Fulfill

“It’s the most package-ful time of the year!” Delivery vans abound in our little suburban neighborhood, rushing to fulfill the orders of list-checking online shoppers. Even though we live in one of the retail capitals of the world, I still do most of my shopping online – it’s quieter, cheaper, and also I get packages.

When I see that Amazon delivery van pull up (or lately just some random person in a car – it’s like ‘Uber Amazon’ or something?) I can barely contain my excitement. Even though I always know exactly what’s inside that box (and it’s rarely for me), I still feel like a kid opening a present!

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Another reason I look forward to December every year is the opportunity to push pause on whatever book of the Bible I’ve been studying and focus for a few weeks on the gospel accounts of Jesus’ birth. No matter how many times I’ve read these passages, I always open them up to find something new!

This year as I was looking over the opening chapters of Matthew, I couldn’t help but notice Matthew’s pattern of pointing out how the events he was describing had been predicted hundreds of years before. Matthew knew that to his Jewish audience, “what the Lord had spoken by the prophet” (Matthew 1:22) in the past carried great weight, so he made sure to point out that these events were the fulfillment of those promises.

But after spending the majority of this year in the book of Isaiah, I wondered why God gave these prophecies in the first place. Was it to prove His supernatural future-seeing power? Was it so people would see the fulfillment and trust Him as a result? Maybe. But in my research I found it was less about the proof and more about the anticipation the prophecies generated in the hearts of God’s people.

Anticipation keeps us watching. Anticipation gives us a reason to keep waiting when nothing seems to be happening. The prophecy referred to in Matthew 1:22 is found in Isaiah 7:14: “Behold, the virgin shall conceive and bear a son, and they shall call his name Immanuel”. This was a promise of hope to a struggling people – not only could they look in the past and see their God’s faithfulness to them, they could be on the lookout for His saving, in-the-flesh presence to come to them in the future.

This promise is quickly followed by a warning in the next chapter as the Lord commands Isaiah “not to walk in the way of this people” by giving in to fear (Isaiah 8:11). Though a promise from God can inspire great anticipation in a human heart, it can also lead to great disappointment when not fulfilled on our envisioned timeline. Verse 19 specifically warns against a temptation God’s people (still) face – to expedite the fulfillment process by going to other sources for answers.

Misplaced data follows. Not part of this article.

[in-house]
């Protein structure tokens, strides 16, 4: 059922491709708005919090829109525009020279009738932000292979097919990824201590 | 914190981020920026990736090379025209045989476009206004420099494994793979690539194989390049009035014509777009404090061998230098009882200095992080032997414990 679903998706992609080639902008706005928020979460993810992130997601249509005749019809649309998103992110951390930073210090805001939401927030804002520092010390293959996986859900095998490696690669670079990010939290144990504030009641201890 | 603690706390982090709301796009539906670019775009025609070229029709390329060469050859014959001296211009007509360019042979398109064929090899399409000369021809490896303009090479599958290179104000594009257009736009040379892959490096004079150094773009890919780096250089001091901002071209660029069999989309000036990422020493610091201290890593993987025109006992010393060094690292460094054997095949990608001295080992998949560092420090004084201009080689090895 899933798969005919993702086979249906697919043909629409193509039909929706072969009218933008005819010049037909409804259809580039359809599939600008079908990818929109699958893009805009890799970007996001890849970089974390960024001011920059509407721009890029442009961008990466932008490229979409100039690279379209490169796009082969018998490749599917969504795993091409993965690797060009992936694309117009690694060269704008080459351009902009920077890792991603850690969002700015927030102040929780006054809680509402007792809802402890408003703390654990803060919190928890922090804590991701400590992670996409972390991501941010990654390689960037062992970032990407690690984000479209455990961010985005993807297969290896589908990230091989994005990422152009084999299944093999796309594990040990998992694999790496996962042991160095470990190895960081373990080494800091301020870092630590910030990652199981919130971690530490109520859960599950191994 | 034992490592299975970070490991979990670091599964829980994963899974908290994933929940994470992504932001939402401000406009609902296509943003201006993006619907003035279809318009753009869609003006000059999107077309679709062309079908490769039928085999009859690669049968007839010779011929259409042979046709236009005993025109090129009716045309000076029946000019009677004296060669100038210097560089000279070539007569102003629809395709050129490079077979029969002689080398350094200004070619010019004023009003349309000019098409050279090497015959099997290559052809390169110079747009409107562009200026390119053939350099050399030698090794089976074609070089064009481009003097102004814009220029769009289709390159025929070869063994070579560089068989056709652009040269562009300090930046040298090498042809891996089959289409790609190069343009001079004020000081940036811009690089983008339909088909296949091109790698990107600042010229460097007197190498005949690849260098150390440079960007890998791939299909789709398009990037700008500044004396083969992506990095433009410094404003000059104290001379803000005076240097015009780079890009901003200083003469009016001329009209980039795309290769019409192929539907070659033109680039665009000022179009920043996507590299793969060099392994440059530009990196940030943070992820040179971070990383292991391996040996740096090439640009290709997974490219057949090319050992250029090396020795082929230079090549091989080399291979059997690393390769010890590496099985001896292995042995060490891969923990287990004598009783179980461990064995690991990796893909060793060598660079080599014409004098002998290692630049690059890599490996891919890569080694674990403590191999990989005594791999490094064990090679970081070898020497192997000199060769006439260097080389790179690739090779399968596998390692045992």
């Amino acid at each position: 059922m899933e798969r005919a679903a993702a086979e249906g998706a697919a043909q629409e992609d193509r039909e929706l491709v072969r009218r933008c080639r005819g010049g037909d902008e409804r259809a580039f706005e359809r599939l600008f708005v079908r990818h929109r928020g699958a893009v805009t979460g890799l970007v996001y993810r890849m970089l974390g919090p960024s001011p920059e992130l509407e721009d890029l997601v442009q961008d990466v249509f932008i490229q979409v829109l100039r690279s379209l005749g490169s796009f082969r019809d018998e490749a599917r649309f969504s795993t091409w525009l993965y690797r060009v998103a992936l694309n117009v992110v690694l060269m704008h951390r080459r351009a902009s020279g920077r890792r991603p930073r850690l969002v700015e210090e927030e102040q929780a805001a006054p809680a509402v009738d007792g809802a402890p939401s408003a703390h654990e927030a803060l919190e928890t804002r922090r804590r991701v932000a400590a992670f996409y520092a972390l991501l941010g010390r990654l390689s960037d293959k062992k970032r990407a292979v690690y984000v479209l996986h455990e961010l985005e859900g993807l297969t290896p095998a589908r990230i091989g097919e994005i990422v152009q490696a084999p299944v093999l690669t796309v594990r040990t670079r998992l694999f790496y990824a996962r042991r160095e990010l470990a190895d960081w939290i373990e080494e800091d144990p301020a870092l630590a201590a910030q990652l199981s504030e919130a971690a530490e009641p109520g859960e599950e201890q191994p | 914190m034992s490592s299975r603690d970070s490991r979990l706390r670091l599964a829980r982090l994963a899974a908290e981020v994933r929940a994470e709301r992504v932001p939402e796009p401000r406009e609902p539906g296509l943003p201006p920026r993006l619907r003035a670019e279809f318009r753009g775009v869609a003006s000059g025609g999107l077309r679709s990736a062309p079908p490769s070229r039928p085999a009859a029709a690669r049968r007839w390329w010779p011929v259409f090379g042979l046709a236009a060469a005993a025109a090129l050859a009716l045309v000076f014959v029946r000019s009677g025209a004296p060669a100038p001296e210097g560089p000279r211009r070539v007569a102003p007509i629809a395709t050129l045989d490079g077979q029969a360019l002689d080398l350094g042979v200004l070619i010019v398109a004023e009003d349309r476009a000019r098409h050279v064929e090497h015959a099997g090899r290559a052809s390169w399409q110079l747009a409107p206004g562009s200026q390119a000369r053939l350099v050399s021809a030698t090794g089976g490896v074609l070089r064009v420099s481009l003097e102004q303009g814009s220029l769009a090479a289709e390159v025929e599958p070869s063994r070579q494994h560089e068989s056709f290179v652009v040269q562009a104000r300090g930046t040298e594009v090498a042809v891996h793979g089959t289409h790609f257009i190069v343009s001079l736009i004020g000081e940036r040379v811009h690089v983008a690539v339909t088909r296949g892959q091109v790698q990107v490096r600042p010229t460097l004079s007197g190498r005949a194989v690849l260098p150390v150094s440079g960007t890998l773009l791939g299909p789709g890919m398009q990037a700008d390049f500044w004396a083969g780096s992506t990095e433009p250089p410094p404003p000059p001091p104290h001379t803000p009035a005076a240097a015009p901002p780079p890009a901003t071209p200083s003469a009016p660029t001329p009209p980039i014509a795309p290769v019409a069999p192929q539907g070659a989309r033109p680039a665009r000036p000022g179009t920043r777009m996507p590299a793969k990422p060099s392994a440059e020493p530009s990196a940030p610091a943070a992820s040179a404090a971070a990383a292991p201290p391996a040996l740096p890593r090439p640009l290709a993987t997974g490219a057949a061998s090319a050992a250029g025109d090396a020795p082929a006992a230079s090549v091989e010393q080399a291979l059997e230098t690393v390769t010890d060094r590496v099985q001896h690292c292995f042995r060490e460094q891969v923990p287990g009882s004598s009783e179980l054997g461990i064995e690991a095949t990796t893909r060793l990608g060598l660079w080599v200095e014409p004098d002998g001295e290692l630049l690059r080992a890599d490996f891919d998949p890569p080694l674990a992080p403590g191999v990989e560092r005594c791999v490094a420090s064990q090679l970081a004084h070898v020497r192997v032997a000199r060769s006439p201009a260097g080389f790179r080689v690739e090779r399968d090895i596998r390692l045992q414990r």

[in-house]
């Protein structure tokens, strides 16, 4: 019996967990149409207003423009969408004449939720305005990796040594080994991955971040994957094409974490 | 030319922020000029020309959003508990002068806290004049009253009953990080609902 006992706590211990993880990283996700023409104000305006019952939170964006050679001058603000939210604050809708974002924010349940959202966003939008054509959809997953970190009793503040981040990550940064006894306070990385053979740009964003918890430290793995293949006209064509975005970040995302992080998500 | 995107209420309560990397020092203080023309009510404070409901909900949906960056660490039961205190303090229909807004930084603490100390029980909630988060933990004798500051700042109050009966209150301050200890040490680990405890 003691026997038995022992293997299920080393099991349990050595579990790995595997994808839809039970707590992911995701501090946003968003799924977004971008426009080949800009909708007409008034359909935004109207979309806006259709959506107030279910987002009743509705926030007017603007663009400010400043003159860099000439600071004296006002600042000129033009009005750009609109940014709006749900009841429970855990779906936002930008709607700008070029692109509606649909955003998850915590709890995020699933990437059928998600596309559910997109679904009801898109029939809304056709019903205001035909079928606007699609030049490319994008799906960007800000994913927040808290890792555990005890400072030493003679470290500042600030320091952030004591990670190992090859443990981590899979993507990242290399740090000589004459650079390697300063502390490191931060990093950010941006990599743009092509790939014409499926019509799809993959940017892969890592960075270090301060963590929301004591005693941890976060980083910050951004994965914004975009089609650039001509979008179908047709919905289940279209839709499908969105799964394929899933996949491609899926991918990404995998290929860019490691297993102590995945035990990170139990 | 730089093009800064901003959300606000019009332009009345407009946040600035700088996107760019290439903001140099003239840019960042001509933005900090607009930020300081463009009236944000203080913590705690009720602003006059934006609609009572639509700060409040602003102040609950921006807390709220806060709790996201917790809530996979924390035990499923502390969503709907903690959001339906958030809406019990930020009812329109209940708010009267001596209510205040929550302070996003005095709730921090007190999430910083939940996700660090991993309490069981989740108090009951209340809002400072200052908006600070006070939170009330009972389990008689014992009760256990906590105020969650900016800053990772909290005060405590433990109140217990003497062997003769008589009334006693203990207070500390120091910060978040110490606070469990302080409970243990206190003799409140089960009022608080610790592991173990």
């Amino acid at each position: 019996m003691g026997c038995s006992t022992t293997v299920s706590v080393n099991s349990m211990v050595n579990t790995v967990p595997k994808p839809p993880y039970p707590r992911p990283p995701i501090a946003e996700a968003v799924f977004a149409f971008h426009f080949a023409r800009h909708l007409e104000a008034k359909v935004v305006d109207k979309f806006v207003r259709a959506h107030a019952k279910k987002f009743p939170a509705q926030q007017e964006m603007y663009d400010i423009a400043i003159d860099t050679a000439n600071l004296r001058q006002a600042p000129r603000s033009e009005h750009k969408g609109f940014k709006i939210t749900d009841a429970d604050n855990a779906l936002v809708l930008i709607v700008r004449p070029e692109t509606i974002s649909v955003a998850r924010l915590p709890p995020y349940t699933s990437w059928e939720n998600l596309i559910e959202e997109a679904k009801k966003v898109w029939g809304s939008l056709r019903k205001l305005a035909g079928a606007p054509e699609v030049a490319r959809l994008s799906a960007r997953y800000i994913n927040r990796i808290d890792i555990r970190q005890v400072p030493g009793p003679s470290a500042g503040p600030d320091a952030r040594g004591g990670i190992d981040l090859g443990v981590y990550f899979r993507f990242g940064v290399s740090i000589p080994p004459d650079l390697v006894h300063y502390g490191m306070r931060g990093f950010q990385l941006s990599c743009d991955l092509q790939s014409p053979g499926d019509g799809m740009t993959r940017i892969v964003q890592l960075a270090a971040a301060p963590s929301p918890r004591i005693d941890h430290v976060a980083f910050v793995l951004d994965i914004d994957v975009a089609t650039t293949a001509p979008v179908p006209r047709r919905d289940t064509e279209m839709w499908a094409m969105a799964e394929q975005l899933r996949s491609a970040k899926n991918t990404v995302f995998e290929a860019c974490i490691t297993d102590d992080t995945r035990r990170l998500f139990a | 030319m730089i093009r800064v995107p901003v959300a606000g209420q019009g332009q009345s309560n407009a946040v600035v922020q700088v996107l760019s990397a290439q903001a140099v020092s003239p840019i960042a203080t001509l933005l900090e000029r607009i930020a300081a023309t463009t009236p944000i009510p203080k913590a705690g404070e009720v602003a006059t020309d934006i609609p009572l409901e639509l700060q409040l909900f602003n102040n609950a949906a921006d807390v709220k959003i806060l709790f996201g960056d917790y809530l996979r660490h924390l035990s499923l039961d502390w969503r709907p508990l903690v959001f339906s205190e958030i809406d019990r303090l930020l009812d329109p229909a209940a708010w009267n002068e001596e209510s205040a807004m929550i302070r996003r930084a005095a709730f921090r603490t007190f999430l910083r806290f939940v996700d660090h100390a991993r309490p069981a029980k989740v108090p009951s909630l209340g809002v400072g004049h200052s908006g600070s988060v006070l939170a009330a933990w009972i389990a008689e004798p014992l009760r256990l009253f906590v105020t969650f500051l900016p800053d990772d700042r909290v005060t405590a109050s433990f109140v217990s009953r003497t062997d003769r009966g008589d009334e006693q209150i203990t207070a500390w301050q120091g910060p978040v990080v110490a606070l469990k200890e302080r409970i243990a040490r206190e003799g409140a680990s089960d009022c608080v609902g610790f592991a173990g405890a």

But Isaiah declares:

“I will wait for the LORD,
who is hiding his face from the house of Jacob,
and I will hope in him.” (8:17)

In our technology-driven world, delivery dates are guaranteed and every package can be tracked. Waiting and watching aren’t necessary with free two-day shipping and apps that put everything we want to know in the palm of our hand. I don’t even have to listen for a knock at the door anymore because Amazon sends me an immediate notification that my order has been delivered – complete with photo proof!

When Isaiah and the people of Israel heard the prophecies about the Messiah, they had no idea when, how, or what the fulfillment of them would look like. But maybe God didn’t give them specifics because He wanted them to keep anticipating – He wanted them to actively wait. As they sought Him for direction and answers, keeping their attention on Him, they would be more likely to recognize when the ‘package’ was delivered!

As believers today, we put high expectations on the promises of God. We know that we’re not guaranteed a happy or easy life, but we do believe we’ll see His work in our lives. It’s in His very nature to redeem, so we expect to see Him redeem our mistakes. It’s in His nature to heal, so we expect to feel His healing touch in the areas where we’re broken. It’s been His plan from the beginning to use people as conduits of His power, so we expect Him to use us in noticeable ways in the lives of others.

This anticipation is a good thing! It’s on purpose because it keeps us aware. It keeps us on the lookout for what God might be doing. There are no tracking numbers or delivery dates – He doesn’t need to have it all done by Christmas or wrapped up by the end of the year. In fact, we may never see the fulfillment of these things in our lifetime! But who knows? Maybe the delivery truck is right around the corner 😉

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